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Florida Hospital Measures Success of Temperature-Tracking System

The 2,200-bed facility expects to improve patient safety by using AeroScout Wi-Fi-based tags to determine when pharmaceutical refrigerators are left open too long, or are operating improperly.
By Claire Swedberg
Mar 24, 2010Florida Hospital, one of the largest hospitals in the United States, is employing Wi-Fi RFID tags to wirelessly track the temperatures of refrigeration units in seven campuses from a central server. The installation utilizes temperature probes attached to AeroScout battery-powered 2.45 GHz RFID tags. Florida Hospital also installed some extra Wi-Fi nodes, to provide better network coverage in areas where the pharmaceutical refrigerators are located. The tags transmit the temperatures every five minutes to Cisco Wi-Fi access points, which then forward that temperature data and the tag's ID number to the AeroScout MobileView software residing on the hospital's back-end server. The MobileView application has maps of all seven buildings that can be displayed with icons representing each tagged refrigerator

With AeroScout T2 RFID tags and temperature probes installed at 170 of its 200 pharmaceutical refrigerators to date, in seven separate buildings throughout Orlando, the hospital's IT department is now adjusting the software settings to meet the needs of its staff, thereby allowing different temperature thresholds and alert responses for different cooler units. Putting the technology into place and ensuring that it works is 5 percent of the challenge, says Todd Frantz, the hospital's CTO. The remaining 95 percent, he adds, involves determining how to set the perimeters and what to do with that information. The technology itself works well, he says.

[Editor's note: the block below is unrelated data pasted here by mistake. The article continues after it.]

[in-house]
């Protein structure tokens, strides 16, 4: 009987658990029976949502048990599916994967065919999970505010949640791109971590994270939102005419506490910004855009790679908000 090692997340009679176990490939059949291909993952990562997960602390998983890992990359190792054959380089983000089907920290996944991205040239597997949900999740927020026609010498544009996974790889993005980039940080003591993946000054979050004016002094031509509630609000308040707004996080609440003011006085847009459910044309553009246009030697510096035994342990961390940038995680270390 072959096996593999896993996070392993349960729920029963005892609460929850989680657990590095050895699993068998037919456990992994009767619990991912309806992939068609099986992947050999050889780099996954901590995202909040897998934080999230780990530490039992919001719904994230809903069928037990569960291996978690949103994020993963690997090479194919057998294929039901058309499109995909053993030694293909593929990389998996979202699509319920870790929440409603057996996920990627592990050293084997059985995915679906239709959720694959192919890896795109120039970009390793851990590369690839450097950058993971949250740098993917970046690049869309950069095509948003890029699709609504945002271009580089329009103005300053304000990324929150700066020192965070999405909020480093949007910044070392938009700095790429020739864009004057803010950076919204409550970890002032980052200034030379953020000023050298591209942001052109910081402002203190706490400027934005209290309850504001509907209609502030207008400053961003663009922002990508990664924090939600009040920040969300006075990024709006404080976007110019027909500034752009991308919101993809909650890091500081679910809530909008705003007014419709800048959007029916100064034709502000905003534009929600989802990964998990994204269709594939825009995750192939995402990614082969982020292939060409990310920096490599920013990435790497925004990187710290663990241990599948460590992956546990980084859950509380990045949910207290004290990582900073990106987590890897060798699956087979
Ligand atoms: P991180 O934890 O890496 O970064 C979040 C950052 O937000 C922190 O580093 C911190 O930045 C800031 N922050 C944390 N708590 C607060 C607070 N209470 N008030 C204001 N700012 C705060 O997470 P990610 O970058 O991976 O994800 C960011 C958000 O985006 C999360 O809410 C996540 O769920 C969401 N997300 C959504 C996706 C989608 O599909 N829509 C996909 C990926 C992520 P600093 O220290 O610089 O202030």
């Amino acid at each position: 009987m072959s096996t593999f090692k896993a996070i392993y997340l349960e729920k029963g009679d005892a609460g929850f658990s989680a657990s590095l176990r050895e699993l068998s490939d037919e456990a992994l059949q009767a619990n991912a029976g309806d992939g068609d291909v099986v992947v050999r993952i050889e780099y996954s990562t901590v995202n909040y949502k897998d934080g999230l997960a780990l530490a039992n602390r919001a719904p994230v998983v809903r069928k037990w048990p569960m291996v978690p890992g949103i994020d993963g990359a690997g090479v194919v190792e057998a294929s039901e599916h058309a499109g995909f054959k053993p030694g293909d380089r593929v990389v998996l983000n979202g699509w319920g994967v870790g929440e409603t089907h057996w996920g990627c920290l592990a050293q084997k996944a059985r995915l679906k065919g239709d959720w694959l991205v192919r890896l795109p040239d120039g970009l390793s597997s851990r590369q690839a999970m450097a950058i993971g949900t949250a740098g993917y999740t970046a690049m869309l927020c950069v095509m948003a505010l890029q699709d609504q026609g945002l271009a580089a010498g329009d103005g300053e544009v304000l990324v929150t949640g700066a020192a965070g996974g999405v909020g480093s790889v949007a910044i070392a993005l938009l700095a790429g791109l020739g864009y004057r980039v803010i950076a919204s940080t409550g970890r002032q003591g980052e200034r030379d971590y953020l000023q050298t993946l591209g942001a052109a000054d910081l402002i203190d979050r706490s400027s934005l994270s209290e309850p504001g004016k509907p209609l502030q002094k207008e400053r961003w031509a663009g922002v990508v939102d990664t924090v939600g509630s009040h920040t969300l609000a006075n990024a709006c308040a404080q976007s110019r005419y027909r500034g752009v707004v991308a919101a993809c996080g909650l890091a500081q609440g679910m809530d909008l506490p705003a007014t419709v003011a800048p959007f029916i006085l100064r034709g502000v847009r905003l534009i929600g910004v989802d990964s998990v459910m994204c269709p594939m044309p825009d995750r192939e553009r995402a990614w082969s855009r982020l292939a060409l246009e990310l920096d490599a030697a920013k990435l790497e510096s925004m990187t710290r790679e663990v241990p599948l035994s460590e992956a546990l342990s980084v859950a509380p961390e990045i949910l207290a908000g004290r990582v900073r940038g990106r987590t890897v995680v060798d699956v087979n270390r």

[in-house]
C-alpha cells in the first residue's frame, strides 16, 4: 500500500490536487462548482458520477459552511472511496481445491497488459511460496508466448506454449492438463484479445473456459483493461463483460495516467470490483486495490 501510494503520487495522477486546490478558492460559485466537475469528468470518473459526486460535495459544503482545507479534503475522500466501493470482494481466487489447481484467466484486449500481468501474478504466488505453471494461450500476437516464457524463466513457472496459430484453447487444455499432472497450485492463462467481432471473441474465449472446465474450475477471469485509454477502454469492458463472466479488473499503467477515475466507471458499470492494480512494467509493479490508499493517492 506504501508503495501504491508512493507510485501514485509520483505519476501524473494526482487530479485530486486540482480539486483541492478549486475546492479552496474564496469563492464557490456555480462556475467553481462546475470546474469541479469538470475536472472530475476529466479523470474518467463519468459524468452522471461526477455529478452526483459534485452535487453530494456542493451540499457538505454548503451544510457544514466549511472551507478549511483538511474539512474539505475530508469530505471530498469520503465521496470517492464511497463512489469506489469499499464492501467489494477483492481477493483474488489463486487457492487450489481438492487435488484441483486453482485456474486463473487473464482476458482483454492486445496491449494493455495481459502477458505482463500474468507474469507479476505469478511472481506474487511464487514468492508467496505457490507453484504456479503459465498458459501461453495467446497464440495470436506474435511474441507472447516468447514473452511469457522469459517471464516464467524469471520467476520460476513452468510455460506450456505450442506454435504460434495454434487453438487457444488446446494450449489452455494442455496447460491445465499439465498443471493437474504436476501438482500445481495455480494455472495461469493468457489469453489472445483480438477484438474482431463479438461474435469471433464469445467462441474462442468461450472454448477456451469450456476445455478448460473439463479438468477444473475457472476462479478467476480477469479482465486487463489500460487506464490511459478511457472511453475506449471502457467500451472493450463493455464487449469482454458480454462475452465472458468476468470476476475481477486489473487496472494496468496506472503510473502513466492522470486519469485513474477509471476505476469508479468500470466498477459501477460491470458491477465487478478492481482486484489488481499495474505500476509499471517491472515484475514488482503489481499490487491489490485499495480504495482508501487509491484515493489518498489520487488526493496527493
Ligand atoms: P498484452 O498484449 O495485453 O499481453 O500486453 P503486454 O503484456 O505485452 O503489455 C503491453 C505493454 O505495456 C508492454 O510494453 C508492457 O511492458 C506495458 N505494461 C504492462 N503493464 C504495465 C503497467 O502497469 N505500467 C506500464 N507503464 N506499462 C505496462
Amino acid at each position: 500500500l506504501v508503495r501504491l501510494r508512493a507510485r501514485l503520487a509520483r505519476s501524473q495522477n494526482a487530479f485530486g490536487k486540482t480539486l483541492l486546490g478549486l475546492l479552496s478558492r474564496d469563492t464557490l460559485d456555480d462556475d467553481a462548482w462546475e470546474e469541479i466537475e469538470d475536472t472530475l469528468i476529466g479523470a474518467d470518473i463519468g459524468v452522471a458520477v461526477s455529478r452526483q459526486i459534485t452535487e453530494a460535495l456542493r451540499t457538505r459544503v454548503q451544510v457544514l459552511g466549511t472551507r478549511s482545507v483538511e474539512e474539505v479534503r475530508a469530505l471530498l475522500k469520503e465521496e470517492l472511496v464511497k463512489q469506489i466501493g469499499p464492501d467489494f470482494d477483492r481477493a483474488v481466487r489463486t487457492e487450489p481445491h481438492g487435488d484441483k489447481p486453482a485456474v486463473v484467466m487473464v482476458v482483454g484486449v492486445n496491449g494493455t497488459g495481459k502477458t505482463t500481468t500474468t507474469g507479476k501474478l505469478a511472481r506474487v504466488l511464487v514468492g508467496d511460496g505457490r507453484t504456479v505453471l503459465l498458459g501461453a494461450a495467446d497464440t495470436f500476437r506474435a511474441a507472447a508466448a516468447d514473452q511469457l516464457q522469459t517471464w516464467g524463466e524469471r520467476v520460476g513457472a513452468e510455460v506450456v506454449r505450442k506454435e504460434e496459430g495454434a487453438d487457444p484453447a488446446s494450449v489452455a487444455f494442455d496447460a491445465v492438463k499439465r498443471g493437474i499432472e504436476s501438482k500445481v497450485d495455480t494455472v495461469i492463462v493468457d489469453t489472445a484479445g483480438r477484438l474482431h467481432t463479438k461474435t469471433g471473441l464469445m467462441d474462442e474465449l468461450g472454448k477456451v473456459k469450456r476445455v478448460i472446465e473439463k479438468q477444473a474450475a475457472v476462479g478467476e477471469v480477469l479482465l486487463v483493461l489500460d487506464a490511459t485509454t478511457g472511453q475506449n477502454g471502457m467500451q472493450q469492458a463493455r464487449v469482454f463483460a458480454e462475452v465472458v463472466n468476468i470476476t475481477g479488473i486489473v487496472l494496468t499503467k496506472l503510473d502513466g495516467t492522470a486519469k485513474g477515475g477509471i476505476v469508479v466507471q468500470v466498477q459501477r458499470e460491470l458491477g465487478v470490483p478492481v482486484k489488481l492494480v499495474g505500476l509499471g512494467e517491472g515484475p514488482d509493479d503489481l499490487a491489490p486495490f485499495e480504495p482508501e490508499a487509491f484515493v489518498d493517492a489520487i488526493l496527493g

Todd Frantz, Florida Hospital's CTO
Once the hospital receives the data, its options are many. The software can be configured to meet the specific needs of each refrigeration unit, and be adjusted to best differentiate a problem (such as a non-functioning refrigerator) from normal usage, such as a unit with a door that is repeatedly opened and closed.

According to Frantz, the hospital—which has 2,200 beds in its seven buildings—knew it not only needed a system to meet regulatory requirements from groups such as the Joint Commission to track temperatures on a daily basis, it also needed one that could protect its inventory. In one case, a refrigerator containing $40,000 worth of pharmaceutical products was moved to another part of the room, to enable crews to perform renovation work in that area. Although the unit was supposed to be plugged in at its temporary location, as well as when it returned to its original spot, its power supply was cut off during the renovation work, and the inventory stored within was destroyed. A real-time locating system (RTLS) would have been able to detect that problem and issue an alert.

The facility first began by testing the AeroScout system on a refrigerator in the IT lunchroom, with several tags and temperature probes installed in the unit at a time, in order to test the hardware. Once assured that the system was working properly, the staff began placing the tags on some refrigerators in all seven buildings. Frantz says he can now monitor that data from all of those locations using his PC.

But determining what to do with the information has been Frantz's challenge since the tags were installed in the fall of 2009. He has determined, for instance, that the alerts need to be set at a threshold that is not too rigid, but that can still notify the IT team when a problem occurs. For example, he says, nurses would not be responsive to a warning from the IT department that refrigerators have reached 46.3 degrees Fahrenheit. On the other hand, they would respond to an alert indicating a refrigerator has remained above 47 degrees for a specified length of time, indicating someone has left its door open.

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